- relevant jurisdiction court rules and practice guidelines as to discovery (e.g. time, cost and likely burden to be incurred in accessing potentially relevant ESI);28
- storage practices and resources of your client; and
- available technical expertise and/or reference knowledge (e.g. computer network diagrams) as to the client’s information technology (IT) and document management infrastructure.29
The ability to ask the right questions of your client’s IT personnel and to understand the apparent presence, and storage locations of potentially relevant ESI is essential to avoid the risk of missing relevant discoverable evidence, including:
- ESI which may be stored in another geographic location (another state, another country);
- ESI which may be stored on obsolete (superseded) computers or technology;30
- ESI which may be stored on proprietary technology architecture; and
- ESI which may be deleted or lost.31
Sources of Electronically Stored Information
You may need to consider one or more of the following sources of ESI to fulfil your discovery obligations:
The ubiquitous personal computer, whether desktop or notebook, may be configured to operate independently and/or as part of a computer network.
ESI may be stored on one or more hard disk or solid-state drives within the personal computer.
- Modern communication devices, such as personal digital assistants (PDAs), BlackBerry and mobile phones, have comparable processing and storage power to that of a recently superseded personal computer (in a much smaller frame!).32
- Short Message Service (SMS) and Multimedia Messaging Service (MMS) messages.
- Voicemail messages.
- Media players, such as the Apple iPod, may be used as a portable storage device as easily as they may be used to store audio and video content.
- Digital Cameras.
- Digital Voice Recorders.
- Global Positioning Systems (GPS).
- Floppy Diskette.
- Optical Media: CD, DVD.
- Universal Serial Bus (USB) keys.
- Memory Cards.
- External Hard Drives.
- For an individual or home user, e-mails are generally stored on the personal computer with a copy, albeit for a limited time, stored on an e-mail server controlled by an Internet Service Provider (ISP).
- In commercial organisations, e-mails are generally synchronised between an e-mail client and an e-mail server.33
- Discoverable ‘electronic files’ are generally word documents, spreadsheets, presentations, databases34, images, webpages, logs35, etc.
- For an individual or home user, electronic files may be stored disparately or within an undocumented/ambiguous folder structure on one or more personal computers, communication devices or personal storage media.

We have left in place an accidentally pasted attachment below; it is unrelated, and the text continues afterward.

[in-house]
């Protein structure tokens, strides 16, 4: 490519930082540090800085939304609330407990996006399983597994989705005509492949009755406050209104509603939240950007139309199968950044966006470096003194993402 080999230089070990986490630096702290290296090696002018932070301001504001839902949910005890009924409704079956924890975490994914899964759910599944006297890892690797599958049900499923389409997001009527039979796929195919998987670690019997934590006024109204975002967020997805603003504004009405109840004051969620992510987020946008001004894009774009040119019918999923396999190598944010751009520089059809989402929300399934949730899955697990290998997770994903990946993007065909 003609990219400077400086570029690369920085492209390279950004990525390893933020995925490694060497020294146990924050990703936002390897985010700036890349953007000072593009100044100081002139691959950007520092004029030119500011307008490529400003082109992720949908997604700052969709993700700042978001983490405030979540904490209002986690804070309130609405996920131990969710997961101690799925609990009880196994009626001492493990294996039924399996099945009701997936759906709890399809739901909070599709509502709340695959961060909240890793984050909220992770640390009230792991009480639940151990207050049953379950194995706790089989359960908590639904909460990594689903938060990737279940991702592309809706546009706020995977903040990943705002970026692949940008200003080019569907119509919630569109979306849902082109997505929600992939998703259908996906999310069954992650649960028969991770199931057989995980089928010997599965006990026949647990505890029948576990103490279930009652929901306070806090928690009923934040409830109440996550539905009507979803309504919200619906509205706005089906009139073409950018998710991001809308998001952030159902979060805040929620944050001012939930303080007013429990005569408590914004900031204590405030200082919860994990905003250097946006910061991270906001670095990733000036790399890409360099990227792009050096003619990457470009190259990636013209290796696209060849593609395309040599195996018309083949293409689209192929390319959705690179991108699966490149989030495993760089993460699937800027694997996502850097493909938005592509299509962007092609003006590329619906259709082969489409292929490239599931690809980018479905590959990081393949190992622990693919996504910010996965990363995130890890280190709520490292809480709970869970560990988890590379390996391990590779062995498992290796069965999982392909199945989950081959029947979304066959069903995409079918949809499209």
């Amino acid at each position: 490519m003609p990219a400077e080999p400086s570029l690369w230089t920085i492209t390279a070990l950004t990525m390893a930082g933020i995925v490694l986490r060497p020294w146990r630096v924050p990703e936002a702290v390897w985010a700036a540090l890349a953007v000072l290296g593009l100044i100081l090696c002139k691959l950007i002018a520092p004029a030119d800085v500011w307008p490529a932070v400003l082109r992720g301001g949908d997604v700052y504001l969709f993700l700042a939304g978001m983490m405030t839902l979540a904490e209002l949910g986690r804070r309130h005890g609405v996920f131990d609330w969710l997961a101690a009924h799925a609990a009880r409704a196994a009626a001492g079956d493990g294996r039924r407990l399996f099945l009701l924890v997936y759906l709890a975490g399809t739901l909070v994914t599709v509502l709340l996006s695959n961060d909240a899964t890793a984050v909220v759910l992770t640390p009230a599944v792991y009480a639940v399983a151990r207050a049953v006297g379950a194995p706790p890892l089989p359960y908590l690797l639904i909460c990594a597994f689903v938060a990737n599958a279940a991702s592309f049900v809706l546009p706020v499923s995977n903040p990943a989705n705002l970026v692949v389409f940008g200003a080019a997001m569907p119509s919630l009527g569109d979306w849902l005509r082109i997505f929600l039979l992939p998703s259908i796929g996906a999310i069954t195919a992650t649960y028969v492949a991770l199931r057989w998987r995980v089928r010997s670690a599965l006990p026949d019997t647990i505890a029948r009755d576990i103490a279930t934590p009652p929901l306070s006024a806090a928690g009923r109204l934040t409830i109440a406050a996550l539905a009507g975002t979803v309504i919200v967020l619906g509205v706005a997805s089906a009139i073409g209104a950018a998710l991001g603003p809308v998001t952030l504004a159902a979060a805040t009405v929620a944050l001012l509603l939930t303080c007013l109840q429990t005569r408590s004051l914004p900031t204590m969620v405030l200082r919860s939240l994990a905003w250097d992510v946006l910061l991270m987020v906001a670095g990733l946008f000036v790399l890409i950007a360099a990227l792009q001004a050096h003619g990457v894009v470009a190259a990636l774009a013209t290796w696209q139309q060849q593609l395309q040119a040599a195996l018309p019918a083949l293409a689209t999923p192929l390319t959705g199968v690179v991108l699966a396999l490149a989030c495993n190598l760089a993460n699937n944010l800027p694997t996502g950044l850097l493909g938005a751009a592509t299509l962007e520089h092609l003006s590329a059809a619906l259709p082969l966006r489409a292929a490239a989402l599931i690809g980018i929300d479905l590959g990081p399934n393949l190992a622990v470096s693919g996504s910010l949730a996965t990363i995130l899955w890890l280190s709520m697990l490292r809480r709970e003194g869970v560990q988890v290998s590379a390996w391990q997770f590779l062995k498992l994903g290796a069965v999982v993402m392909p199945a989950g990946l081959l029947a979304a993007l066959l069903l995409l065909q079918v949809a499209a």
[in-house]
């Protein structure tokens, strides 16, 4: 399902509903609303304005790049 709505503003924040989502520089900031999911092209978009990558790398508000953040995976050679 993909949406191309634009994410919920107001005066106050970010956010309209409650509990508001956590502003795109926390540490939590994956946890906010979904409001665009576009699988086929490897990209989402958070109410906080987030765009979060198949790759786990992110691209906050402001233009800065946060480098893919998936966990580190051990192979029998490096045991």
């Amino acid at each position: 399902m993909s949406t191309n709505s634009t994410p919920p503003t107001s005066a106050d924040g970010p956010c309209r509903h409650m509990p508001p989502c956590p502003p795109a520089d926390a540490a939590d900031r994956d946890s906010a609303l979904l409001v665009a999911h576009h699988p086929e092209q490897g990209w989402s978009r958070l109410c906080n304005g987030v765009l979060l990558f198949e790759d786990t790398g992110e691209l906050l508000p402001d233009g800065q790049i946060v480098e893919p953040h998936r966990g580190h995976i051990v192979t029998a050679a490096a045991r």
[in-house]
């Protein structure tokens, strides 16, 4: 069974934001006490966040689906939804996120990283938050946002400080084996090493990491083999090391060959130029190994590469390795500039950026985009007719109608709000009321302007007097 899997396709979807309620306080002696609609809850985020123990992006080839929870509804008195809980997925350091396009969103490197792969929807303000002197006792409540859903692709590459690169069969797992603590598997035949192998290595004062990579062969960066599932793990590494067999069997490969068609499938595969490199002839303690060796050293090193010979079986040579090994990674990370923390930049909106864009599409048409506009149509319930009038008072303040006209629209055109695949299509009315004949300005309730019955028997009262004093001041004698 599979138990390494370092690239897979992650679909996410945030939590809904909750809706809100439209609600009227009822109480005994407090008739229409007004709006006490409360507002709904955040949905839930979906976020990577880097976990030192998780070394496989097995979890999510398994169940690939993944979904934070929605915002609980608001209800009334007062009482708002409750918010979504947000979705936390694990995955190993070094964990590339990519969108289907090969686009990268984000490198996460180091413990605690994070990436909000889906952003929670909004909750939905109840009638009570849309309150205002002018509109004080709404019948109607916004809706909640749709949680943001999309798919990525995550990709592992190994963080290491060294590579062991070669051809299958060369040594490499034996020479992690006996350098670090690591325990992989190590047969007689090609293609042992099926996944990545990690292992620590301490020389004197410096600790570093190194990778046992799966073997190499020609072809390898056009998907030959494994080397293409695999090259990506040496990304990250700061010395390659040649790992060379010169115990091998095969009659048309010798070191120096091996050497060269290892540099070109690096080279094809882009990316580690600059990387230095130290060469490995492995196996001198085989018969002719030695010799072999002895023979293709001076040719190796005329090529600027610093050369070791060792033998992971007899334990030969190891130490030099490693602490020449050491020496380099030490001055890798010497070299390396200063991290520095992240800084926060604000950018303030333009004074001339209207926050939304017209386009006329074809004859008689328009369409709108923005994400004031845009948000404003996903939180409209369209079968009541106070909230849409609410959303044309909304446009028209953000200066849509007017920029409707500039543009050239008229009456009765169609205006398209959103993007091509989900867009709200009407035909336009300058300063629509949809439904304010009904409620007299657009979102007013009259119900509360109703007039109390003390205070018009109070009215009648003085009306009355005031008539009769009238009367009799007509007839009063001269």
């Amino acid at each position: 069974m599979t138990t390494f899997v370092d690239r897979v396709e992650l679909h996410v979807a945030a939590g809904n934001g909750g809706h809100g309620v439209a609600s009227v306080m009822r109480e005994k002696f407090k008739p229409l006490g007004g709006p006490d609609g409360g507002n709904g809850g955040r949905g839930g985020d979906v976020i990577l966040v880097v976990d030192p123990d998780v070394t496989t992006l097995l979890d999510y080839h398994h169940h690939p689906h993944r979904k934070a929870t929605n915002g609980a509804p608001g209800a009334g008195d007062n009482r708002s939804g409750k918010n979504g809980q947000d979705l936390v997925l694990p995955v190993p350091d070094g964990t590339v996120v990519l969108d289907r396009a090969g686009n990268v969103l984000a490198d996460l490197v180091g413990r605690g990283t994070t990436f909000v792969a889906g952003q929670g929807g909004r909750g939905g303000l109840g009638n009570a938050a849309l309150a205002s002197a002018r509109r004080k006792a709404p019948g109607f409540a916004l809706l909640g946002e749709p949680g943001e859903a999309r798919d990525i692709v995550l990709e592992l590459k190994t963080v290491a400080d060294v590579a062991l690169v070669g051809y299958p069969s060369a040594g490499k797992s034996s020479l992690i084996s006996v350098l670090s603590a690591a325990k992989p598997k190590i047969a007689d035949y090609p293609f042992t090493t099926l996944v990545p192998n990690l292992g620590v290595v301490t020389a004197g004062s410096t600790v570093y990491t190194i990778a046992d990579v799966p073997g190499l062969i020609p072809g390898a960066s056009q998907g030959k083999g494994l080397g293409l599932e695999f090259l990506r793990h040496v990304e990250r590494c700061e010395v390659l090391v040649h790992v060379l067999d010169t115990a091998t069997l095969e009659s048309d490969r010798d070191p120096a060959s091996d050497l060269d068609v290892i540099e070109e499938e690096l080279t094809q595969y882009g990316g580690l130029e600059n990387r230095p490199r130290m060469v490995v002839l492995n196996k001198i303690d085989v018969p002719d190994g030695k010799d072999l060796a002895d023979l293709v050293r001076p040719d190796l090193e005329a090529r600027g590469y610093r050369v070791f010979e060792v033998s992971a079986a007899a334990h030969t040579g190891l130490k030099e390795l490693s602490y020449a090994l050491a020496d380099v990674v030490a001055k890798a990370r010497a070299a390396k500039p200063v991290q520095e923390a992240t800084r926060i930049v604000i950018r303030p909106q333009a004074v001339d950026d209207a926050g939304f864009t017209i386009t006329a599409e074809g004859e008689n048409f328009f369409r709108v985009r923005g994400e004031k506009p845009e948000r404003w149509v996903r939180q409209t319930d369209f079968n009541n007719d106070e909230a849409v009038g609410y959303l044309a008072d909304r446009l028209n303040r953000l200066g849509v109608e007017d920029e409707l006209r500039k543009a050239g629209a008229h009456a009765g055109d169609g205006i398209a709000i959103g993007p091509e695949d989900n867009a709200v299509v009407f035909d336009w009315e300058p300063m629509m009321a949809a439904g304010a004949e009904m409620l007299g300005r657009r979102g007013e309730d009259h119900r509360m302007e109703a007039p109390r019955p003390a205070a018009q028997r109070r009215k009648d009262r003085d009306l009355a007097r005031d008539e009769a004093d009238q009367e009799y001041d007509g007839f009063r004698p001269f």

- In commercial organisations, electronic files may be stored on an individual’s personal computer or storage devices and/or centrally — on a file server and/or document management system.36
- E-mail Servers — a computer containing an ‘e-mail store’ which holds one or more ‘e-mail mailboxes’ for each user within an organisation.
- File Servers — a computer which may be used as a central storage location of electronic files, either at a departmental or organisational level.
- Application Servers — a computer that provides a specific application (i.e. software program) for an organisation (e.g. Enterprise Resource Planning (ERP) software).
- Fax Servers — a computer which may replace a traditional fax machine by automatically storing and forwarding faxes to be sent and received.
- Proxy Servers — a computer which may be used as a method of logging user Internet access within an organisation.
- Remote Access Servers — a computer which may be used as a method of providing a user with remote access to an organisation’s computers and/or network.
Other Storage Types — Archive and Backup37
- Archive storage is considered ‘nearline’ and is solely intended for archival storage.
- Backup storage is considered ‘offline’ and is readily intended for mere restoration of a computer, often a server, for the purposes of disaster recovery or business continuity.
- Tape backups are a unique storage medium which may be created either as an ‘archive set’ or ‘backup set’.
Once a reasonable grounding as to the relevant issues in the proceedings and your client’s information management practices (or lack thereof) is established, a preliminary scope may be formed.
- Annual Reports from X to Y which are likely stored on Client’s File Server.
- E-mails from X to Y (or Z) from [Date] to [Date] which are likely stored on Client’s E-mail Server and X’s personal computer; and
- Electronic Files created by X from [Date] to [Date] which are likely stored on specified tape backups.
The topic of reasonable searches in relation to ESI will be covered in the presentation.38
Document Retention and Destruction
This topic will be covered in the presentation.
The second step of our approach is to collect and preserve the potentially relevant set of ESI. Appropriate caution and regard must be given to the fact that all identified ESI is potentially relevant electronic evidence, and must be handled and managed accordingly.39
Balance must be struck between managing an ever-increasing volume of ESI by engaging a trained computer forensic professional to create a forensic image (exact copy) of each physical data storage device (e.g. a hard drive), as opposed to merely extracting a logical copy of specific relevant electronic documents in a forensically acceptable manner.40